Getting ready for the IoT

UAE telecoms operator du is developing the communications infrastructure that will support the Internet of Things and enable Dubai’s smart city plans

Tags: Emirates Integrated Telecommunications Company Internet of Things
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Getting ready for the IoT Marwan Abdulla Bin Dalmook SVP, Managed Services and Smart City/ Smart Gov Initiative Lead, du. (ITP Images)
By  Mark Sutton Published  June 17, 2015

As urban centres around the world announce their ambitions to become smart cities, one important factor in making these plans a reality is often overlooked. Without a suitable telecommunications infrastructure, there can be no smart city. Creating the infrastructure to connect all the required components of a smart city solution — sensors, cameras, applications, devices and so on — has become a priority for telecoms operators who are involved in smart projects.

For UAE telecoms operator du, there is a clear role to play in enabling Dubai’s smart city plans. Marwan Abdulla Bin Dalmook SVP, Managed Services and Smart City/ Smart Gov Initiative Lead, du, explained: “The basis of any smart city infrastructure today is communication. Starting with the basics, you need the right infrastructure to enable all the communication, to enable all kinds of applications to work on top of that infrastructure.”

Since its foundation at the end of 2005, the operator has consistently worked to deploy new communications capabilities for fixed and mobile, Bin Dalmook said, such as fibre to the home, 2G, 3G, HSPA, LTE, LTE Advanced and so on, all of which have enabled business and government to deliver new services and applications running over high speed networks.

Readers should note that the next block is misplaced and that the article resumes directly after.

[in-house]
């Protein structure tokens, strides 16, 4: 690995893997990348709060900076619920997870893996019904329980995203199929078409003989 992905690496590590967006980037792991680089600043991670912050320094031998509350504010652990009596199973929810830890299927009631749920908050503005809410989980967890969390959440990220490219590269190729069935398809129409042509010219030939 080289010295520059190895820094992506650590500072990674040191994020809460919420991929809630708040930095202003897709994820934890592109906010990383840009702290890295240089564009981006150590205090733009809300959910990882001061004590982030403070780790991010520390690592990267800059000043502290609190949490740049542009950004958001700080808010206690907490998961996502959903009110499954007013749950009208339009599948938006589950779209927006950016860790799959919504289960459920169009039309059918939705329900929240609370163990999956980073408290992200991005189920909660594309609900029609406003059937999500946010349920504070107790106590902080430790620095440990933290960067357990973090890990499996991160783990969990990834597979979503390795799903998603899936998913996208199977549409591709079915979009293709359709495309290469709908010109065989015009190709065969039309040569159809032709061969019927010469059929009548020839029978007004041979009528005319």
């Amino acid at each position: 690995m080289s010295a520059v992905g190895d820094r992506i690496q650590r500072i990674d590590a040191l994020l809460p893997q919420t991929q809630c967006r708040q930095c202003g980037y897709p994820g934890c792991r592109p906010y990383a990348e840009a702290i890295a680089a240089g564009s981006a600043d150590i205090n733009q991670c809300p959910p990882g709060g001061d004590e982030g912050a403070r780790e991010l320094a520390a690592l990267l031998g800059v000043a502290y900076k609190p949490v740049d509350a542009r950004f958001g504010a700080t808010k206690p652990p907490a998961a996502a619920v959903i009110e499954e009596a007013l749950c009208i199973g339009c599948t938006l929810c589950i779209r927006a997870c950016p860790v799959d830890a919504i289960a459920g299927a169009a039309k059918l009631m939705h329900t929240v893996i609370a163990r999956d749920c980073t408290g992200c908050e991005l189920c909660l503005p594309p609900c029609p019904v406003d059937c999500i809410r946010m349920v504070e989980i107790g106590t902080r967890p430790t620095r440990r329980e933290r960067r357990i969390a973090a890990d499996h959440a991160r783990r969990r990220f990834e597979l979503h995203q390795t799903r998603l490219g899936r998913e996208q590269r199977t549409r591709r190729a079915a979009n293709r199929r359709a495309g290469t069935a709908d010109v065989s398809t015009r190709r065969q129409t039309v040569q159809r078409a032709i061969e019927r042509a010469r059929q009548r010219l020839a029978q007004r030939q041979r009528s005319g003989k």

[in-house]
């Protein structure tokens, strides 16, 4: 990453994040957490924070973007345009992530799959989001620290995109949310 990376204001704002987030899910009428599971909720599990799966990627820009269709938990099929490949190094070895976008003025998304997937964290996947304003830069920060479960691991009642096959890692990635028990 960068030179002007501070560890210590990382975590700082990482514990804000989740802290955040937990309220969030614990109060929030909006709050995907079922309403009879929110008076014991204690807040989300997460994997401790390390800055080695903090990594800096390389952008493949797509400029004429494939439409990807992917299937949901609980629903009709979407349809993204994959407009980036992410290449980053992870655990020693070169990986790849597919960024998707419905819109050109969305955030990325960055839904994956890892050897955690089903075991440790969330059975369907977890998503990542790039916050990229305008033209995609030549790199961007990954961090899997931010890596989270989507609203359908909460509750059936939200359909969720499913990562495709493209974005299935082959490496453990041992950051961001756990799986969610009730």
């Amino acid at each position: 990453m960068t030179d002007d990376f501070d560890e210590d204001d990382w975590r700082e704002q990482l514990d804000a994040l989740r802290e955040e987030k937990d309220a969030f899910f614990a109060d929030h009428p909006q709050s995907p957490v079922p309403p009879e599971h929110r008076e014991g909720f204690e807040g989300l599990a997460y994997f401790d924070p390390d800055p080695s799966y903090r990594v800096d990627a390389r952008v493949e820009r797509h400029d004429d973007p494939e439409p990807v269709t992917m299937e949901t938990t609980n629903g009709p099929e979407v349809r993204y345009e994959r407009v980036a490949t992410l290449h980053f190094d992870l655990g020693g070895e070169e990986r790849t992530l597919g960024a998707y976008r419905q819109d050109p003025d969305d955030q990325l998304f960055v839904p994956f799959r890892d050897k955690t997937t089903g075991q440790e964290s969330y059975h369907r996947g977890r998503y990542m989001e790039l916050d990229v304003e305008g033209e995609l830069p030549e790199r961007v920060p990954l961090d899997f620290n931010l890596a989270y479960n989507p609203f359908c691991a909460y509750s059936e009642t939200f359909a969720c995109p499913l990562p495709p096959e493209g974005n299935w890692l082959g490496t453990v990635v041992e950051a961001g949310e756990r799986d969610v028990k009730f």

“The move from e-government to m-government, that would never have happened if we did not have the right infrastructure to allow that innovation. All the smartphones were ready, it just required the right bandwidth, the right communications,” he added.

du is already an important part of Dubai’s smart city initiative, as the official WiFi partner. As such, the operator has installed free public WiFi at over 200 prominent locations in Dubai, with a total of 300 hotspots planned for Abu Dhabi and Dubai combined. The hotspots offer free, high bandwidth connection to government websites and applications, to enable residents and visitors to access government services, and free low bandwidth service for all other websites. A premium service is also available for a fee.

The operator is also working with many other smart city stakeholders on different projects, but its main area of focus at present is how to address the specific infrastructure requirements of the Internet of Things (IoT).

“When we start looking at the challenges, it is always about the distance, the low frequency of packets, the size of the packets, plus the life of the battery that needs to be used in these kind of sensors,” Bin Dalmook said.

The issues with IoT devices such as sensors come down to these few factors, he explained. Because a very large number of sensors will have to be deployed, often in fixed positions, for example to monitor parking spaces, they need to have a long enough battery life so that they do not have to be replaced regularly. Sensors will also need to send small packets of data on a very frequent basis, to provide the data back to central control, creating a very large volume of traffic to manage.

Today’s telecoms infrastructure is geared to high bandwidth communication, but this has a high power consumption, which would rapidly drain the battery of any standalone sensor. In addition the cost of putting a SIM card in a sensor would be too expensive to make a valid use case. This means IoT infrastructure must be capable of low bandwidth, low power transmission, but this raises issues because these technologies are not usually capable of transmitting over a long distance.

The telecoms industry is still developing the standards for IoT solutions that will address these communications issues. du is working closely with partners, including Cisco and Huawei to develop the right solutions, but for now, the operator is pushing ahead with trial deployments of new technologies, which can be amended or updated once standards are ratified. This will ensure that Dubai is in the best position, to advance rapidly and to enable government partners to start understanding what services and solutions they can develop based on IoT.

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